How to explain to someone not from here that this man wasn’t just loved, but worshipped? You couldn’t.

Opinion: Why did I – and so many hockey fans – defend Don Cherry for so long?

In 2004, the CBC framed a series around the search for the greatest Canadian. It was modelled on a show from Britain.

The British list included Charles Darwin and Queen Elizabeth I. The Canadian list included Mr. Cherry. He came seventh, between a couple of prime ministers.

That was really all you needed to know about Canada at the time.

Story continues below advertisement

Fifteen years can be a long time. For Mr. Cherry, they were an absolute age.

He continued to talk about a Canada in which everyone grew up near an iced-over pond and held the flag above all things. But Mr. Cherry’s Canada was not an idyllic place. It was beset by the encroachment of foreign influence into our national game and our way of life.

Perhaps people hadn’t noticed that part of the act before, or hadn’t taken it seriously – the xenophobia, the resistance to progress, the fairytale-ing of history.

But they started to.

In the end, what Mr. Cherry really hated – and he hated an awful lot of things – was change.

He wanted hockey and Canada to remain just as they had been when he first got to know them. A man’s game played by woodsy John Wayne types who could knock your teeth out on the rink and then help you raise a barn on the weekend.

Story continues below advertisement

His vision of masculinity suited this country for a time, when it felt itself weak. But now that Canada seemed to be getting the better of the 21st century, there was no need for Mr. Cherry’s bantam rooster routine. It became provincial and gauche.

The tipping point may have been the gradual removal of fighting from hockey. Once people turned on fighting, Mr. Cherry turned on them.

He seemed to lose what little joy he’d had in the to and fro. His bits turned into lectures, and then into sermons. He spent his Saturday nights rebuking a country that had moved on without him.

Hockey people were still watching, even the ones who found him distasteful.

On a Saturday night in pro hockey arenas across the continent, many of those on press row would get up from their seats during the first intermission. They’d move to a TV so they could see what Mr. Cherry had to say about what they’d just watched. No other analyst in any other sport commands that sort of attention.

But Mr. Cherry had lost everyone else, and he knew it.

Story continues below advertisement

Eventually, his frustration extended to the people who’d changed the imaginary Canada Mr. Cherry still lived in. Newcomers, hockey agnostics, “you people.”

Mr. Cherry had finally taken on something too big even for him – our collective values. He’d given the country the excuse it needed to move on from the past.

In the end, bigotry didn’t take down Don Cherry. He’d always been a bigot. What got him in the end was Canada.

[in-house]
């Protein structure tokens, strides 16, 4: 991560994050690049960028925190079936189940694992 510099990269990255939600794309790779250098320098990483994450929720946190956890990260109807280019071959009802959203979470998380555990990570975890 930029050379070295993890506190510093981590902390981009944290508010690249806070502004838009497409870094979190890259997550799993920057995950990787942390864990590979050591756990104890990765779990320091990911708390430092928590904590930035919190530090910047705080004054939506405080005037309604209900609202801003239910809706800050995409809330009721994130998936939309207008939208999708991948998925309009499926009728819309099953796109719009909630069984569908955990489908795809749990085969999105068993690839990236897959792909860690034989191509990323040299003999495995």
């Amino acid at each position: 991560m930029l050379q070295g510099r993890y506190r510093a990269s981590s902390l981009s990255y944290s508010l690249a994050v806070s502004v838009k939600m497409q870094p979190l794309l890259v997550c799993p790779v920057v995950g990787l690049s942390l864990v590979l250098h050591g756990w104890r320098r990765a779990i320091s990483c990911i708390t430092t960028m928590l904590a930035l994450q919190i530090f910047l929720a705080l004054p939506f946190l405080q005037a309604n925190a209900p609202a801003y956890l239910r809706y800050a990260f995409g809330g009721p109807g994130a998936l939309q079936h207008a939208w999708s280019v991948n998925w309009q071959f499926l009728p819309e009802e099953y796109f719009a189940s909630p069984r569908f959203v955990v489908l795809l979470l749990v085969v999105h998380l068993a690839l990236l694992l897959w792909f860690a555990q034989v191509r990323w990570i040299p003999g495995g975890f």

Your Globe

Build your personal news feed

  1. Follow topics and authors relevant to your reading interests.
  2. Check your Following feed daily, and never miss an article. Access your Following feed from your account menu at the top right corner of every page.

Follow the author of this article:

Follow topics related to this article:

View more suggestions in Following Read more about following topics and authors
Report an error Editorial code of conduct
Due to technical reasons, we have temporarily removed commenting from our articles. We hope to have this fixed soon. Thank you for your patience. If you are looking to give feedback on our new site, please send it along to If you want to write a letter to the editor, please forward to

Welcome to The Globe and Mail’s comment community. This is a space where subscribers can engage with each other and Globe staff. Non-subscribers can read and sort comments but will not be able to engage with them in any way. Click here to subscribe.

If you would like to write a letter to the editor, please forward it to Readers can also interact with The Globe on Facebook and Twitter .

Welcome to The Globe and Mail’s comment community. This is a space where subscribers can engage with each other and Globe staff. Non-subscribers can read and sort comments but will not be able to engage with them in any way. Click here to subscribe.

If you would like to write a letter to the editor, please forward it to Readers can also interact with The Globe on Facebook and Twitter .

Welcome to The Globe and Mail’s comment community. This is a space where subscribers can engage with each other and Globe staff.

We aim to create a safe and valuable space for discussion and debate. That means:

  • Treat others as you wish to be treated
  • Criticize ideas, not people
  • Stay on topic
  • Avoid the use of toxic and offensive language
  • Flag bad behaviour

If you do not see your comment posted immediately, it is being reviewed by the moderation team and may appear shortly, generally within an hour.

We aim to have all comments reviewed in a timely manner.

Comments that violate our community guidelines will not be posted.

UPDATED: Read our community guidelines here

Discussion loading ...

To view this site properly, enable cookies in your browser. Read our privacy policy to learn more.
How to enable cookies